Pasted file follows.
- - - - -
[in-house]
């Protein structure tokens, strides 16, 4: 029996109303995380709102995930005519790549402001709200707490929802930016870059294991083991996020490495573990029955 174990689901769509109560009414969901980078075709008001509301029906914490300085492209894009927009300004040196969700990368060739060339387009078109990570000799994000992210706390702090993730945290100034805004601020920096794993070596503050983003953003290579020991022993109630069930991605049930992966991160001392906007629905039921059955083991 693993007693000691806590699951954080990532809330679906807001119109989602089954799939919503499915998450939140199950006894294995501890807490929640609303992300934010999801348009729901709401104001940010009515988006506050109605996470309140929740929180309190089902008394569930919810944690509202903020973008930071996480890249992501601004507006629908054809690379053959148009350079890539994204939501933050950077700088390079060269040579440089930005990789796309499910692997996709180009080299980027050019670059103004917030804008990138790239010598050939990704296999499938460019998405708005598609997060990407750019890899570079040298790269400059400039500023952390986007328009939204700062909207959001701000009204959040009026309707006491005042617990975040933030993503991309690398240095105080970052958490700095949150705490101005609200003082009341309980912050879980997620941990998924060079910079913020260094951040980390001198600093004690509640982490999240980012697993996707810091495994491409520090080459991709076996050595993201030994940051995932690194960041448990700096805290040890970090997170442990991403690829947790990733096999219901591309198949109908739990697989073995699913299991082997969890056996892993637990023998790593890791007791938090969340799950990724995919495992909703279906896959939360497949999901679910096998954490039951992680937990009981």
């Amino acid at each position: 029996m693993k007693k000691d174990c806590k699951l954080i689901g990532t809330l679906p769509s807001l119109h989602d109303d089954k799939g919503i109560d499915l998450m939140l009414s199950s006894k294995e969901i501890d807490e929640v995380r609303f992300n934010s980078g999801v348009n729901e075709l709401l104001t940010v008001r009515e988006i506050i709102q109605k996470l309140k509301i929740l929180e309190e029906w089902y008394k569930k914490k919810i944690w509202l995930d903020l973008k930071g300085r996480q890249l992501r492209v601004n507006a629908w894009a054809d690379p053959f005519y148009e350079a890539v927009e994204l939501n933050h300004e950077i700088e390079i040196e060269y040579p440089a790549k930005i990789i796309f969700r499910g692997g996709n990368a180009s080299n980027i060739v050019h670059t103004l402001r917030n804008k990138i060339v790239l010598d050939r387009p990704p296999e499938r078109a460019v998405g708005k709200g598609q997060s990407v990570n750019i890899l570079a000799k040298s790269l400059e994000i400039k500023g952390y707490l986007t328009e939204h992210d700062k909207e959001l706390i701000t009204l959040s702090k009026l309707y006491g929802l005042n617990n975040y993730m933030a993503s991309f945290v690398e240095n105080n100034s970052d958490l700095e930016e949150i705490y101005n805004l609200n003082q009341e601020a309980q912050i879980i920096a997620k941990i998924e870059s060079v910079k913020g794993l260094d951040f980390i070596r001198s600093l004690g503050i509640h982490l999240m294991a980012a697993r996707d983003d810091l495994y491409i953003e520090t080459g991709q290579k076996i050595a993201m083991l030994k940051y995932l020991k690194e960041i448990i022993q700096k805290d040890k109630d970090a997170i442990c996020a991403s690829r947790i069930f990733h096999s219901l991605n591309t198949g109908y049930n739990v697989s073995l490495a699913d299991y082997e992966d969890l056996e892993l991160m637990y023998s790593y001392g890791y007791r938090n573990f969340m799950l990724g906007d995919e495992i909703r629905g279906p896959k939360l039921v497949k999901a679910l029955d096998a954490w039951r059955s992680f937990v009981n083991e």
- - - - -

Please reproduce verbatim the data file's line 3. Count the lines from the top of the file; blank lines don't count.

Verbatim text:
């Amino acid at each position: 029996m693993k007693k000691d174990c806590k699951l954080i689901g990532t809330l679906p769509s807001l119109h989602d109303d089954k799939g919503i109560d499915l998450m939140l009414s199950s006894k294995e969901i501890d807490e929640v995380r609303f992300n934010s980078g999801v348009n729901e075709l709401l104001t940010v008001r009515e988006i506050i709102q109605k996470l309140k509301i929740l929180e309190e029906w089902y008394k569930k914490k919810i944690w509202l995930d903020l973008k930071g300085r996480q890249l992501r492209v601004n507006a629908w894009a054809d690379p053959f005519y148009e350079a890539v927009e994204l939501n933050h300004e950077i700088e390079i040196e060269y040579p440089a790549k930005i990789i796309f969700r499910g692997g996709n990368a180009s080299n980027i060739v050019h670059t103004l402001r917030n804008k990138i060339v790239l010598d050939r387009p990704p296999e499938r078109a460019v998405g708005k709200g598609q997060s990407v990570n750019i890899l570079a000799k040298s790269l400059e994000i400039k500023g952390y707490l986007t328009e939204h992210d700062k909207e959001l706390i701000t009204l959040s702090k009026l309707y006491g929802l005042n617990n975040y993730m933030a993503s991309f945290v690398e240095n105080n100034s970052d958490l700095e930016e949150i705490y101005n805004l609200n003082q009341e601020a309980q912050i879980i920096a997620k941990i998924e870059s060079v910079k913020g794993l260094d951040f980390i070596r001198s600093l004690g503050i509640h982490l999240m294991a980012a697993r996707d983003d810091l495994y491409i953003e520090t080459g991709q290579k076996i050595a993201m083991l030994k940051y995932l020991k690194e960041i448990i022993q700096k805290d040890k109630d970090a997170i442990c996020a991403s690829r947790i069930f990733h096999s219901l991605n591309t198949g109908y049930n739990v697989s073995l490495a699913d299991y082997e992966d969890l056996e892993l991160m637990y023998s790593y001392g890791y007791r938090n573990f969340m799950l990724g906007d995919e495992i909703r629905g279906p896959k939360l039921v497949k999901a679910l029955d096998a954490w039951r059955s992680f937990v009981n083991e």